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Carlos Chávez Photograph by Carl Van Vechten, 1937. Courtesy of the Library of Congress (LC-USZ62-103962).

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Chávez, Carlos (13 June 1899–02 August 1978), influential Mexican composer/conductor, author, and educator, of Spanish and some Indian descent, was born Carlos Antonio de Padua Chávez y Ramírez in Mexico City, the seventh son of Augustin Chávez, an inventor, and Juvencia Ramírez, a teacher. His mother supported the children after her husband’s death in 1902. Chávez began his musical studies at an early age and studied piano, first with his elder brother Manuel, then with Asunción Parra, and later with composer and pianist Manuel M. Ponce (1910–1914) and pianist and teacher Pedro Luis Ogazón (1915–1920). Chávez credited Ogazón with introducing him to the best classical and Romantic music and with developing his musical taste and technical formation. He received little formal training in composition, concentrating instead on the piano, analysis of musical scores, and orchestration. Chávez’s maternal grandfather was Indian, and from the time Chávez was five or six his family frequently vacationed in the ancient city-state of Tlaxcala, the home of a tribe that opposed the Aztecs. He later visited such diverse Indian centers as Puebla, Jalisco, Nayarit, and Michoacan in pursuit of Indian culture, which proved a significant influence on his early works....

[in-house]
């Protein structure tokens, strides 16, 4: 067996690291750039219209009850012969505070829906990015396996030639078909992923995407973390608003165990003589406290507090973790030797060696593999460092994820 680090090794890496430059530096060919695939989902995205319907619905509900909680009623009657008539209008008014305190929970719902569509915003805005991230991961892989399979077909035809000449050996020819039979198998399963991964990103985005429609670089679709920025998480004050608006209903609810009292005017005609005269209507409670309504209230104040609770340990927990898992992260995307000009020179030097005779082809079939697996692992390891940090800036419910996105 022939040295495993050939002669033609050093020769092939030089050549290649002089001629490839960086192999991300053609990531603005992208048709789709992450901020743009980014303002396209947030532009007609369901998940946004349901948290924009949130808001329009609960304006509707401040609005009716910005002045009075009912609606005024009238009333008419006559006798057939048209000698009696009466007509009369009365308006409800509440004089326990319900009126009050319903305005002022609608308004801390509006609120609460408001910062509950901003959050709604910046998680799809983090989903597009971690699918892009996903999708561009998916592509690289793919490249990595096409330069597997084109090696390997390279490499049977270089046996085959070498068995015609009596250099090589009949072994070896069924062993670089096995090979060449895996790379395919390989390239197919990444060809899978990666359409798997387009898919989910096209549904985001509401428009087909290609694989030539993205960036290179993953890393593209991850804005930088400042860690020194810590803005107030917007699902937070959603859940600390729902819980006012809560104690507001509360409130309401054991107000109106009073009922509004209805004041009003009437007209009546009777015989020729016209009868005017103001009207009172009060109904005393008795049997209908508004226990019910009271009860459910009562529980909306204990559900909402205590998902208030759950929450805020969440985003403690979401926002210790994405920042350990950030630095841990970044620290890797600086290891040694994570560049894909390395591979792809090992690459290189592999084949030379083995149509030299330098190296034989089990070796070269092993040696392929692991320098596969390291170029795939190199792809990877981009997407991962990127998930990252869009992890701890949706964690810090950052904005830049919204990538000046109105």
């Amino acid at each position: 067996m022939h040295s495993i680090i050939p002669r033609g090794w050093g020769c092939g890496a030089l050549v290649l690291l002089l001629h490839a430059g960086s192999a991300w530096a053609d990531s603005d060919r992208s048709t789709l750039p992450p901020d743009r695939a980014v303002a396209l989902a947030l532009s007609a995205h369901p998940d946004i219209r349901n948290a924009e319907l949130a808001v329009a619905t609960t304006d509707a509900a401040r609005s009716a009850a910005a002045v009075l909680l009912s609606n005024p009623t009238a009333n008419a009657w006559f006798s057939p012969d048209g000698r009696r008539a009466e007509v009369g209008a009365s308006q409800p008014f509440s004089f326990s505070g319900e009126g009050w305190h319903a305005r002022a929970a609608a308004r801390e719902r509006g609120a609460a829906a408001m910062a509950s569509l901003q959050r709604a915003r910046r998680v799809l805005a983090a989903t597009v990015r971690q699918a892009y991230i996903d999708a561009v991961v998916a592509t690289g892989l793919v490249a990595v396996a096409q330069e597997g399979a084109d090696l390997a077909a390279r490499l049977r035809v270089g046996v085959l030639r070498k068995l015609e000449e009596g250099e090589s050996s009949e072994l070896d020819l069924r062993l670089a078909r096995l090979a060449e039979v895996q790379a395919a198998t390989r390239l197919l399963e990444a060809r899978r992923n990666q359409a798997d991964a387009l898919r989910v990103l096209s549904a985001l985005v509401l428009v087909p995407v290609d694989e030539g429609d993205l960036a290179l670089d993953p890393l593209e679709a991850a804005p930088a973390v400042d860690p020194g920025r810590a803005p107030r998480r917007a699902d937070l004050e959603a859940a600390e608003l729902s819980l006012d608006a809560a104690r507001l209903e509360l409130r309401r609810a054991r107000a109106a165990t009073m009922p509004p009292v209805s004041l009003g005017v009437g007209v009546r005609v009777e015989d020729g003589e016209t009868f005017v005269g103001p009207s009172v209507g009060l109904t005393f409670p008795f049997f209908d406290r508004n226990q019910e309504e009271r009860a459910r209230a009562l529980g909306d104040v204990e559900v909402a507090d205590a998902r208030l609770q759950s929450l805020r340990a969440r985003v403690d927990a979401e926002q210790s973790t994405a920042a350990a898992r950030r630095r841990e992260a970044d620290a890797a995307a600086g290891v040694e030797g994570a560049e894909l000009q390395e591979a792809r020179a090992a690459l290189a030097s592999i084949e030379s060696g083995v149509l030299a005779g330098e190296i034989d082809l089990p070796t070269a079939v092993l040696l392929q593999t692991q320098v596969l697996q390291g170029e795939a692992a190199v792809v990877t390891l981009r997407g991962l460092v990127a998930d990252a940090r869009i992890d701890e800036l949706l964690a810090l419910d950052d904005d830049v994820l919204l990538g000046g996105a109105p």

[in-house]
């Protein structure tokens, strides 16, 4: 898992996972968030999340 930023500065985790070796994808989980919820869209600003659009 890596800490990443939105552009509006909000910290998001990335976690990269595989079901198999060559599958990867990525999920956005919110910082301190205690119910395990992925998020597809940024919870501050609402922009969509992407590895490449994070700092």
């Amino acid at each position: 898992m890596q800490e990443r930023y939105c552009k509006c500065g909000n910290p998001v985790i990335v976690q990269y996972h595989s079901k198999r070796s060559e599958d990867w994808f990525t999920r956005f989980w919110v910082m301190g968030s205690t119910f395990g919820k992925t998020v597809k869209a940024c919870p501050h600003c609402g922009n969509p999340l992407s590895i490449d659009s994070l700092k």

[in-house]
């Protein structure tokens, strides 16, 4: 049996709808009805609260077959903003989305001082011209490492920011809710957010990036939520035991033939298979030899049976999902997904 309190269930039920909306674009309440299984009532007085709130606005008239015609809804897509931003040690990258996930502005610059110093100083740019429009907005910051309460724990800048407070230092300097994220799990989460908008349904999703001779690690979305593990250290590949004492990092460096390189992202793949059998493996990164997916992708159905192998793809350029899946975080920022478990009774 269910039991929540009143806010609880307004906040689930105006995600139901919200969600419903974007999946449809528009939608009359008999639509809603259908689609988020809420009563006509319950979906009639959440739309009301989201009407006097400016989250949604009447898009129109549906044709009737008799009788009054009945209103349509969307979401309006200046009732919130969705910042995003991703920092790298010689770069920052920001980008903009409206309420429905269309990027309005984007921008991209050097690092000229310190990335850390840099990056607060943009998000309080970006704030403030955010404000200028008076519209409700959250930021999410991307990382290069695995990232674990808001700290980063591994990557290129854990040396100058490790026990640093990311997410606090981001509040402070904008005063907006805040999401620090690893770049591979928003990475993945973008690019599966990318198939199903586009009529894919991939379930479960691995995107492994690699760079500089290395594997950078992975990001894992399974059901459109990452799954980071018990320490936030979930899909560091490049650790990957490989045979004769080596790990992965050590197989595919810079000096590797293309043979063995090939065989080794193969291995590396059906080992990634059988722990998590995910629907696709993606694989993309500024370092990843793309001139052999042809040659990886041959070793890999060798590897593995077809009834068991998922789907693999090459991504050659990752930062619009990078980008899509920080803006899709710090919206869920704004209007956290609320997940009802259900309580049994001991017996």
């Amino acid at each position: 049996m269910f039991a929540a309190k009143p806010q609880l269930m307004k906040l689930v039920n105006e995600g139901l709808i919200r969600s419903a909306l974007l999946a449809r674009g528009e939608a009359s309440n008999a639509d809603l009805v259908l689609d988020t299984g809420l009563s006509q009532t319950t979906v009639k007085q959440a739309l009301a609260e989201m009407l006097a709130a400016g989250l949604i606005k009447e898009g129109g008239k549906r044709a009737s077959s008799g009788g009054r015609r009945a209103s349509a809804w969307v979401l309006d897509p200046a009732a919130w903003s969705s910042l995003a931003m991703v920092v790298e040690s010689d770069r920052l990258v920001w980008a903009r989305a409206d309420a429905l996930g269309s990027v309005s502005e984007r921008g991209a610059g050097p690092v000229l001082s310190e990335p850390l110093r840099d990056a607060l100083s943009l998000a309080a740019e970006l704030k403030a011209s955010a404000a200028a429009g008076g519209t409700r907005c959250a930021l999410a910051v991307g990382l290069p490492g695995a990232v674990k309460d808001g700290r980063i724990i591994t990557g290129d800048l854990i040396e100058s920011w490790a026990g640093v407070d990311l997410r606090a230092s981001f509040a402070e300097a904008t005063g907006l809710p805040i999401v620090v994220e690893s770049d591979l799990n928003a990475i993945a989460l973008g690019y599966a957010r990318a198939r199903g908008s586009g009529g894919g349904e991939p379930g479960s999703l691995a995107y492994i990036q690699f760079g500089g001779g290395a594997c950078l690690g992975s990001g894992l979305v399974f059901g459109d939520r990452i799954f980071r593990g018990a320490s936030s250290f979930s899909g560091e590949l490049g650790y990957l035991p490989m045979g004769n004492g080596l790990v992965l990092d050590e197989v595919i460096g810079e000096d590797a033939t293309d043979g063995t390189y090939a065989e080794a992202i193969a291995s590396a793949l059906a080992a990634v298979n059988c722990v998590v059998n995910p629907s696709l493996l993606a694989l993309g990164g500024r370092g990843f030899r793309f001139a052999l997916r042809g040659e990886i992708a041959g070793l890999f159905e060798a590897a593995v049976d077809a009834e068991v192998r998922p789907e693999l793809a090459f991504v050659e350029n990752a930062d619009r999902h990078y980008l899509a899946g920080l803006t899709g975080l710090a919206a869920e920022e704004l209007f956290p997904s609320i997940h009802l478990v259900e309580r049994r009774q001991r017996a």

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Childers, Lulu Vere (28 February 1870–06 March 1946), founder and director of the School of Music at Howard University and singer, was born in Dryridge, Kentucky, the daughter of former slaves Alexander Childers and Eliza Butler. She studied voice at the Oberlin Conservatory of Music and in 1896 was awarded a diploma that was replaced by a bachelor’s degree in 1906 when the conservatory began granting degrees. The Oberlin Conservatory chapter of Pi Kappa Lambda, a national honor society, elected her a member in 1927. She studied voice further with Sydney Lloyd Wrightson at the Washington Conservatory of Music, with William Shakespeare, and with Oscar Devries at Chicago Musical College....

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DePreist, James Anderson (21 November 1936–08 February 2013), conductor and musician, was born in south Philadelphia, Pennsylvania, to James DePreist and Ethel Anderson DePreist. His father died when James was six years old, and he was raised by his mother and her sister, the famous contralto ...